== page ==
Victory in campaign to widen flight paths.
13th July 2016.
Anti-noise campaigners were celebrating last week after Gatwick airport agreed to bring in flight paths operating across a wider area from the end of this month. Local groups have fought for two years to stop the constant stream of incoming aircraft at the Sussex airport being concentrated on a narrow strip of landscape.
The swathe of the flight paths has now been increased from two nautical miles to six, bringing it back in line with the dispersal that was in operation until 2013.
The decision was made at the inaugural meeting of the Noise Management Board (NMB) on June 21. The airport also recently agreed to increase the number of public representatives allowed to sit on the board from two to four.
The umbrella body was set up after being recommended by the Independent Arrivals Review in January. It includes the main aviation stakeholders and local community action groups.
Gatwick Airport Ltd issued a statement which said it ‘has been able to confirm that the proposal to widen the arrivals swathe will create a fairer and more equitable distribution of aircraft noise, more closely emulating that experienced by communities prior to 2013’.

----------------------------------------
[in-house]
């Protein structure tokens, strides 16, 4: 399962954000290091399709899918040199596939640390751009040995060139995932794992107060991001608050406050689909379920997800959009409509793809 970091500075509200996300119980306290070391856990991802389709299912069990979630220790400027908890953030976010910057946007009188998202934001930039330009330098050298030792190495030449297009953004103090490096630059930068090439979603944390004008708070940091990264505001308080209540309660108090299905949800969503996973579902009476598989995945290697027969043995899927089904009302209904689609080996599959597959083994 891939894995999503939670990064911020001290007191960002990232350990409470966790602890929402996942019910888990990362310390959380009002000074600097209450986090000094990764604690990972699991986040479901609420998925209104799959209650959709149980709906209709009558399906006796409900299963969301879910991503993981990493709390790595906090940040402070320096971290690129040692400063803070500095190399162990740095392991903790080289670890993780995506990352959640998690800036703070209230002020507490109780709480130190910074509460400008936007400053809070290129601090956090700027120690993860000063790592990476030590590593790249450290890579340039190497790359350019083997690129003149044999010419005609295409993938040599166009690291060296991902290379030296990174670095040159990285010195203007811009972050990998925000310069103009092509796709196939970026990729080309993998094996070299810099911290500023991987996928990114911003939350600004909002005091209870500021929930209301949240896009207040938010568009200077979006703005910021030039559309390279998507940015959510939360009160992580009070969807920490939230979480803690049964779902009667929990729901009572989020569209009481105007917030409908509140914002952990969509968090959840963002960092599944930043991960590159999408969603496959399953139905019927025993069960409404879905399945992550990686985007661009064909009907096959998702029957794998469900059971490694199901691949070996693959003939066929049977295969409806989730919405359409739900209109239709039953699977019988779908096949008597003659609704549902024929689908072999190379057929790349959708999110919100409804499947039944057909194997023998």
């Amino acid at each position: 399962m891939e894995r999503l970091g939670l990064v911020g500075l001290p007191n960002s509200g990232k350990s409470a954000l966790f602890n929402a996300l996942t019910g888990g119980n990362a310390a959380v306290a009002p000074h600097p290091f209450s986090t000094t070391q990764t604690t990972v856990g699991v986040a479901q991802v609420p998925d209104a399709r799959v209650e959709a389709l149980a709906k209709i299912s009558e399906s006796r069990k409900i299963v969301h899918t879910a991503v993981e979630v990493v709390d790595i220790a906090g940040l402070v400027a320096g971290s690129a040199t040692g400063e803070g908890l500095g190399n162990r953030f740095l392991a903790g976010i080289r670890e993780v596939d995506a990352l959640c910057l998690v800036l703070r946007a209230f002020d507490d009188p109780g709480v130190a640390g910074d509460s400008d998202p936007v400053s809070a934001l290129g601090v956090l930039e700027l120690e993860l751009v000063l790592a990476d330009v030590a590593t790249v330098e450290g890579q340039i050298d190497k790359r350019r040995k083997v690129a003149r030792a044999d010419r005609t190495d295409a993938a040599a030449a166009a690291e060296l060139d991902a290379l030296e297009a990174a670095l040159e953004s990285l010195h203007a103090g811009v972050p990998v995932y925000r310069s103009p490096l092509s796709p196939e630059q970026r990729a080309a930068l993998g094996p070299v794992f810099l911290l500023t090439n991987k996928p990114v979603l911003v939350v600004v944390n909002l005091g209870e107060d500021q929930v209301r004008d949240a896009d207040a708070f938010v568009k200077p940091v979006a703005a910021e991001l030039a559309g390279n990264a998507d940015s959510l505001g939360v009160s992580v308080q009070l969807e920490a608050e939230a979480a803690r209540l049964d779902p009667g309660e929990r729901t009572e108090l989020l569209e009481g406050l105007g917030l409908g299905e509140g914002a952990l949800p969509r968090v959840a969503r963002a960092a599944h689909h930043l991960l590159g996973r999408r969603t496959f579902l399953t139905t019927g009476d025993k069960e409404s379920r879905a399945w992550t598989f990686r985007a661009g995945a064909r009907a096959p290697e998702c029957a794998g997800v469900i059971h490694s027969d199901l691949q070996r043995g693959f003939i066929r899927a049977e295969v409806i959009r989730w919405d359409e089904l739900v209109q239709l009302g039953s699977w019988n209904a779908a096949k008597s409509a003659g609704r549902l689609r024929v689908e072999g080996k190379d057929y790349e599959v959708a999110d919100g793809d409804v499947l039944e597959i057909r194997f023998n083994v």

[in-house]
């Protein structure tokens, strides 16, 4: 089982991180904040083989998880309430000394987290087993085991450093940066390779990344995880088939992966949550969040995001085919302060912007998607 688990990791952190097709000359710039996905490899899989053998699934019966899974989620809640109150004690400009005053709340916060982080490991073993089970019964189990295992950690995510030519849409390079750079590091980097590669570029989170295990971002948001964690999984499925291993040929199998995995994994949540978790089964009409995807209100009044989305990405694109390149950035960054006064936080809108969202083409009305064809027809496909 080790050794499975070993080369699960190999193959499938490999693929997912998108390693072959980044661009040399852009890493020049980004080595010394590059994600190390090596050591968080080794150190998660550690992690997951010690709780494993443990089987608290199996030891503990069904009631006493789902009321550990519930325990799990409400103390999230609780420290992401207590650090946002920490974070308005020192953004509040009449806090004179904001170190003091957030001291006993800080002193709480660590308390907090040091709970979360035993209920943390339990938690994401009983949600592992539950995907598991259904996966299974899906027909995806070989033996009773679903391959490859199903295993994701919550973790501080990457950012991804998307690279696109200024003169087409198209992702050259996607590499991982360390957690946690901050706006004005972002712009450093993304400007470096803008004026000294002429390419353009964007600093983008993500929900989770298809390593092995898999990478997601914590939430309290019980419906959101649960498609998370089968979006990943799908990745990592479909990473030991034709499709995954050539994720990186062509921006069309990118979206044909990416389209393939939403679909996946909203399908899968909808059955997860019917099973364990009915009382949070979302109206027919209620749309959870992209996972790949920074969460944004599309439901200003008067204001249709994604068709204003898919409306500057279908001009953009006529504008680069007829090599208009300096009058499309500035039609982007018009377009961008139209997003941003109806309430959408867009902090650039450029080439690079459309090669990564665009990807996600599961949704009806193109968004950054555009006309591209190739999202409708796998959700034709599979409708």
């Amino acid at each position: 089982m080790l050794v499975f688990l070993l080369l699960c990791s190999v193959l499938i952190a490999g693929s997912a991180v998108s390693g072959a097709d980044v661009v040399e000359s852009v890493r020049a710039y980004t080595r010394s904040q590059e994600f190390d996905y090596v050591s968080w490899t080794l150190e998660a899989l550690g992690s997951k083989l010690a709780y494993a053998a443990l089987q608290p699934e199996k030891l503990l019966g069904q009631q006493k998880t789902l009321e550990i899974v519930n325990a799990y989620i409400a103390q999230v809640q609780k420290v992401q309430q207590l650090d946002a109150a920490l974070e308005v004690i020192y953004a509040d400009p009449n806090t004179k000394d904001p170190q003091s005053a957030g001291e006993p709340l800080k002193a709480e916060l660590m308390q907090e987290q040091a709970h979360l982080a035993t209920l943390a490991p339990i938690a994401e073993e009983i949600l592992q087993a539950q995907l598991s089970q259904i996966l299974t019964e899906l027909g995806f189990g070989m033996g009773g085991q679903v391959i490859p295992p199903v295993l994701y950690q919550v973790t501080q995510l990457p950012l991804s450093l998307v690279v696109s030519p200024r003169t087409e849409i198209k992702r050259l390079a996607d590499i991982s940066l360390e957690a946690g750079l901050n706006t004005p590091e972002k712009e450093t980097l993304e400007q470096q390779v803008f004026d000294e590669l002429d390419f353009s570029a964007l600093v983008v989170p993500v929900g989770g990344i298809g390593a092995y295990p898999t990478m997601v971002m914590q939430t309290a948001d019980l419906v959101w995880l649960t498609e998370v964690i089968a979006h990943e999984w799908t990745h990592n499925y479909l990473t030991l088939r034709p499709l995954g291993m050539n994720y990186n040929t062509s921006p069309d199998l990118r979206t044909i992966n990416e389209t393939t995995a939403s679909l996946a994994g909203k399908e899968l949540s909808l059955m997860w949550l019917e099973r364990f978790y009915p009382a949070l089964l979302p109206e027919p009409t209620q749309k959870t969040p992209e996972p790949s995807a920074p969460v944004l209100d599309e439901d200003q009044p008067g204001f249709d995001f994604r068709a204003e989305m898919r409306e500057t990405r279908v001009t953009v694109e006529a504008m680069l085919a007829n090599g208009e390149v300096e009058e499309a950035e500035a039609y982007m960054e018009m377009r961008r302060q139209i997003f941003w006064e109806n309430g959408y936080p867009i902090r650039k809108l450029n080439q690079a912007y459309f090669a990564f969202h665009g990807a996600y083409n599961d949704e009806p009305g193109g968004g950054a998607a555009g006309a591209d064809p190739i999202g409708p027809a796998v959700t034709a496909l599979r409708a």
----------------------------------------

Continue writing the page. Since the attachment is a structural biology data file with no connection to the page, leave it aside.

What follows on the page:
While the move is significant, there was a word of warning from Graham Lake of the Arrivals Review team, who said: “It would be prudent, while acknowledging the very good progress made to date, to remind your readers that it’s not done until it’s done.”
Protesters are remaining cautious while further changes are awaited, not least because Gatwick had said in March that it ‘has accepted or is minded to accept all of the recommendations of the Review’.
One example of the work remaining to be done is the implementation of Continuous Descent Approach (CDA), which refers to how smoothly an aircraft descends, thereby reducing the noise it makes.
The Review has called for the CDAs to start at a higher altitude with a smoother descent, and for the airport to implement a more consistent quality threshold.